The Importance of Water in Plants


A common question when a person buys a potted houseplant or a new plant for outdoor planting is "How much water does it need?" Most people understand that plants need water to grow and thrive, but many people do not understand the physiological mechanisms that drive a plant's need for water.

Movement of Nutrients

Nutrients inside of a plant are water soluble, meaning that they dissolve in water. Water inside the plant moves nutrients from one part of the plant, where the nutrients are produced, to other parts of the plant where the sugars, proteins and other nutrients are needed.

Source of Hydrogen

Water is one of the basic building blocks of the sugars that a plant produces to create energy to grow. Water is made up of two atoms of hydrogen and one atom of oxygen. A plant splits the oxygen off and discards it as a waste product. The hydrogen combines with carbon dioxide in the air to form the sugars the plant needs to survive.

Cell Growth and Division

Plants grow in a couple of different ways. One is through cell division. The other is through cell expansion. Cell division causes growth through the creation of new cells. These new cells need water to be formed. Cell expansion growth is caused by cells that fill with water, much like a balloon fills with air. Both cell division and cell expansion rely on the presence of water in the plant.

Water Requirements

Different plants have different water requirements. Some plants store the water they need over long periods to help the plant deal with long periods of drought. Cactus, for example, store water inside a thick stems and leaves. Succulents also store water for later use. Other plants, however, need regular water to thrive. Fruit bushes and trees, for example, need water to allow the fruit to properly develop.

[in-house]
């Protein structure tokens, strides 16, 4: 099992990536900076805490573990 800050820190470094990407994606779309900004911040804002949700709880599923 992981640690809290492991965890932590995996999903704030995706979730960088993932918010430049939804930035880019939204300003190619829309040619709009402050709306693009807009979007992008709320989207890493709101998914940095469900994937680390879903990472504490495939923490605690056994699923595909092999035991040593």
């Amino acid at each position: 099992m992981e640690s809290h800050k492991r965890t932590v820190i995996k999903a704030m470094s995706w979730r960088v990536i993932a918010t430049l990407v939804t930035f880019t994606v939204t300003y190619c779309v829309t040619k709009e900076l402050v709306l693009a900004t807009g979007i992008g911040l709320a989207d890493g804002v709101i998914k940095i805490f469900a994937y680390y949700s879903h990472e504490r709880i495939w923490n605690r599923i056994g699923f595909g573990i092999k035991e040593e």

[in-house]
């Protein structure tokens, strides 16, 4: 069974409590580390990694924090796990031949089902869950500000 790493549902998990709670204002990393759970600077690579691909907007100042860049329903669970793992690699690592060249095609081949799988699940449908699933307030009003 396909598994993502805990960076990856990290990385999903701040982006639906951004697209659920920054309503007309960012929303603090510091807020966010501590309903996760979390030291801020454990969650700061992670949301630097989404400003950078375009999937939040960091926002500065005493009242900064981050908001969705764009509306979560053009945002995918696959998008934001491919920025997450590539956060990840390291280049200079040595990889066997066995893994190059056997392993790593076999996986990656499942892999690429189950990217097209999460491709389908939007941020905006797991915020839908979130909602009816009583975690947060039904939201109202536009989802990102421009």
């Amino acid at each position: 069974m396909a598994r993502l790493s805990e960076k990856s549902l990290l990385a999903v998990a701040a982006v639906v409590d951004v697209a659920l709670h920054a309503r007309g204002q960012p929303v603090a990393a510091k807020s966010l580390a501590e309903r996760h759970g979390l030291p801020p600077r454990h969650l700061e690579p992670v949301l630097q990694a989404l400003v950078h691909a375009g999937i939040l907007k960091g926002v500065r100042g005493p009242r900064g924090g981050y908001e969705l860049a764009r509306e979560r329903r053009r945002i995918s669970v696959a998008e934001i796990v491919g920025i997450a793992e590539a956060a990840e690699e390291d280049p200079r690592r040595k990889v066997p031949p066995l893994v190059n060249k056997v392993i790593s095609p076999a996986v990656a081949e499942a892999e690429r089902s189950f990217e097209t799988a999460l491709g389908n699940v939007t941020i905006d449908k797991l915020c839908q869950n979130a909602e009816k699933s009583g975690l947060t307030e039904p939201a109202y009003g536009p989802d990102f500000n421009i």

Problems With Lack of Water

As a plant begins to suffer from water stress due to the lack of water, it is less able to make the sugars it needs to survive. Cells may break down and die, resulting in visible wilting of the plant. In addition, a plant that is not getting enough water may not be able to transfer nutrients from the roots to the upper part of the plant.

Keywords: plant physiology, plant water requirements, plant care

About this Author

Although he grew up in Latin America, Mr. Ma is a writer based in Denver. He has been writing since 1987 and has written for NPR, AP, Boeing, Ford New Holland, Microsoft, RAHCO International, Umax Data Systems and other manufacturers in Taiwan. He studied creative writing at Mankato State University in Minnesota. He speaks fluent Mandarin Chinese, English and reads Spanish.